Category Archives: Journalism

Professional journalism and journalism education

A right to be wrong?

At the height of Australia’s bushfire emergency, Michael Pengilly, the mayor of Kangaroo Island in Australia, attacked climate scientists and former US president Barack Obama, saying climate change was not connected with the island’s horrific fires. When criticised online, Pengilly said he had a right to air his opinions. He was not the first person in the democratic world to claim such a “right”. But does it exist? Read More

Whistleblowers – conscience of a shameless age

With the continuing persecution of Julian Assange, one of our country’s and this century’s most famous whistleblowers, it is timely that all nations – but especially democracies – remind themselves that a whistleblower is not a traitor, just someone who sees something wrong, consults their conscience and exposes the wrongdoing contrary to the wishes of those with power to conceal it from their fellow citizens. Read More

Kicking the can of liberty along the road

Issues of freedom of speech come in all shapes and sizes, from those central to democracy to those that are just cover for personal obsessions. Two current cases in Australia are just the most recent in a seemingly endless cycle of outrage then nothing getting fixed … kicking the can. One involves government oppression of whistle-blowers and the media. The other a millionaire sportsman asked to choose between the pitch and the pulpit. Read More

Facts or fiction: Putting the writer inside the story

News reporting and journalists are under attacks not witnessed in a generation or more. How much is our fault and what can be done? Low public trust is partly driven by self-interested claims of “fake news” and partly because a race to the bottom. Perhaps also we have played too close to the fires of fiction and been scorched. If it is too late to firewall journalism, how can writers navigate the borderland between fact and fiction? Read More

The miracle of monochrome

Black & white photography has existed for almost 200 years and even today remains a preferred format for many photojournalists. While they may shoot in colour, their best or most important work is often reproduced in monochrome. This image of the famous Black Power salute at the 1968 Mexico Olympics was shot in both colour and black &… Read More

Fighting fake news with Trust Chains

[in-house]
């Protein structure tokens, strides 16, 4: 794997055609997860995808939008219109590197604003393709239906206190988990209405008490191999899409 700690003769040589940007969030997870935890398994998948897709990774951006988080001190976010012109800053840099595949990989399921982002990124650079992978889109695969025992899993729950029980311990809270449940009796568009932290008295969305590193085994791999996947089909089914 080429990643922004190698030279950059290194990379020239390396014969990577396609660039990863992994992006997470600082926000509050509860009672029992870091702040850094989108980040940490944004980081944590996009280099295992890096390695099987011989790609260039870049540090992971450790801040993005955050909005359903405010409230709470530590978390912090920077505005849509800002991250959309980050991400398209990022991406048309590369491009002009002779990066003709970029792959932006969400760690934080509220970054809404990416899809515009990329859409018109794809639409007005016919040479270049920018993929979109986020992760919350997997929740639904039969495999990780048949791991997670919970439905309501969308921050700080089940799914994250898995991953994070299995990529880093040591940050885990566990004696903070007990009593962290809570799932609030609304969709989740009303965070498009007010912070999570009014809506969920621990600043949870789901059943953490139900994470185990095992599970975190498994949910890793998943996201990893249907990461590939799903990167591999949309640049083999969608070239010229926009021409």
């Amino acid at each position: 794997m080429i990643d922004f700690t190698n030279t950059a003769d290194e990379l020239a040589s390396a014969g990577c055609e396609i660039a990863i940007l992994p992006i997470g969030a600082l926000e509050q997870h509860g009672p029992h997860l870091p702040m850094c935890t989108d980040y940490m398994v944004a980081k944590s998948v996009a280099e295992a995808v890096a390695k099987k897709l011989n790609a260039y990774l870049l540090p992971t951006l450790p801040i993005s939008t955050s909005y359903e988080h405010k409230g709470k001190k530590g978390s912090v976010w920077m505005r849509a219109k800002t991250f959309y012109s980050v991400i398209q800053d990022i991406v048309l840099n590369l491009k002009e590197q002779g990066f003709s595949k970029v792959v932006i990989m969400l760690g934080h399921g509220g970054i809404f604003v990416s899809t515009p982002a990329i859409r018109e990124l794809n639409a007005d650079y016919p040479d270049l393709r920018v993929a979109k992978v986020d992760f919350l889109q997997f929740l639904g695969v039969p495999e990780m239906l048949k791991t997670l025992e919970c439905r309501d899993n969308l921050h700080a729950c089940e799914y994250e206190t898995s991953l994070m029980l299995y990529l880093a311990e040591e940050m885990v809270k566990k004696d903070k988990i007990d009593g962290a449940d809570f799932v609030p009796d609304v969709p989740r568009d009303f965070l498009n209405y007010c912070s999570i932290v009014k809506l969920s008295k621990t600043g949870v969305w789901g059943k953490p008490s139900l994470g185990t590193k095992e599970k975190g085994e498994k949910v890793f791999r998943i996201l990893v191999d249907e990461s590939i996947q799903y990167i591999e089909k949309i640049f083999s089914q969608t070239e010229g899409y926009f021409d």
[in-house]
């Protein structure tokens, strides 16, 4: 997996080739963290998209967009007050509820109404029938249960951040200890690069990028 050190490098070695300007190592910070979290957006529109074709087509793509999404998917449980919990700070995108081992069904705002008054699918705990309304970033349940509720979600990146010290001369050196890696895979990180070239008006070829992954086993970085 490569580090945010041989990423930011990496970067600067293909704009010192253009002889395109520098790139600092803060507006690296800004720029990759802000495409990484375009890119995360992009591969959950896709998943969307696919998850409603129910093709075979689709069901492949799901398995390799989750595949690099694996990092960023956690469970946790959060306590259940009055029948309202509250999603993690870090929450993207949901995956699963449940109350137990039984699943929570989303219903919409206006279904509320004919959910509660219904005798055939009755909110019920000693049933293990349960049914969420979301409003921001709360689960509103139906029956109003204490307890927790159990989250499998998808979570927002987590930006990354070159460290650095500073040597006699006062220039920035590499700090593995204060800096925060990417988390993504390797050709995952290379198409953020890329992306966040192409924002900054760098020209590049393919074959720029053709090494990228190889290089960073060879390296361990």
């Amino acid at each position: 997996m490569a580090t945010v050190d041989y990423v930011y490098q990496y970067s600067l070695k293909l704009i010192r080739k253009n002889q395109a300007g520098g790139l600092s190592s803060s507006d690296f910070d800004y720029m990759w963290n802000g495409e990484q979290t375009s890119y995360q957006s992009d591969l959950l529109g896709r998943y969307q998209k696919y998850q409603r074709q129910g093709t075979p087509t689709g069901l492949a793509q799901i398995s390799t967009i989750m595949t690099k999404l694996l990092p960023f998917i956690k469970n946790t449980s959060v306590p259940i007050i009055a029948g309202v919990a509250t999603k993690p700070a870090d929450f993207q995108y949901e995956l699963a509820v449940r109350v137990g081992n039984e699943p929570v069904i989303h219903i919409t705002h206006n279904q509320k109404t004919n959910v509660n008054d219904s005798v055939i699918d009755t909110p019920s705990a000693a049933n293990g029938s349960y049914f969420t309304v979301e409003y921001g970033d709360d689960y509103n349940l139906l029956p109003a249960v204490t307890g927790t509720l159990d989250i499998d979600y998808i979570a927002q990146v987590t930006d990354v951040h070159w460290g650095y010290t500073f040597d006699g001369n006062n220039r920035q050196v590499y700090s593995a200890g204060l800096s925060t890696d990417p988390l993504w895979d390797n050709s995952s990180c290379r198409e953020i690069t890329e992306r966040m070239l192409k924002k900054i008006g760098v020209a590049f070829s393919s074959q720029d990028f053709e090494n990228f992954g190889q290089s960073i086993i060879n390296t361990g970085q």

Fake news has been around longer than news itself, but it took someone as influential and opinionated as US President Donald Trump to breathe new life into it. While critics say Trump’s “fake news” is simply news he dislikes, the issue has more profound ramifications for modern free-press democracies, making us question who and what we can trust. But all is not lost. Fake news can be conquered, especially if each and every one of us works on our Trust Chains. … Read More

Welcome to journalism-free journalism

Encouraged to embrace social media, are real journalists now paying too high a price for the convenience of “information everywhere all the time”? Serious journalists – i.e. those who think news should be fair, accurate and based on facts – have long been urged to integrate social media into their work. It’s a great tool for digging into… Read More

Clouds of war gather over the Internet

The Internet is approaching a crisis. Authoritarian regimes censor and manipulate it to suppress dissent, western governments pursue online whistleblowers and Wikileakers, big business wants to track consumers’ every move. Supposedly liberal governments from the United States to Australia have proved as eager as their conservative predecessors to constrain it. And the media? They have largely been silent,… Read More

A circus, the Tank Man and a dead pop star

Five years ago, a circus, the late Michael Jackson and the unknown “Tank Man” collided in Beijing to demonstrate how state censorship leads to even censors not knowing what they don’t know. Now, at a time when calls of “fake news” undermine the confidence of citizens in their democracies, it is ironic that we can learn from censorship states like China just what can happen next. … Read More

Endless war between newsroom and classroom

There has long been hostility between media academics and conservative journalists, but the Finkelstein review has opened up a new and bitter war of words between the two camps. Why has it come to this and can they both be wrong? The story so far: Acting on growing complaints and spurred on by the News of the World… Read More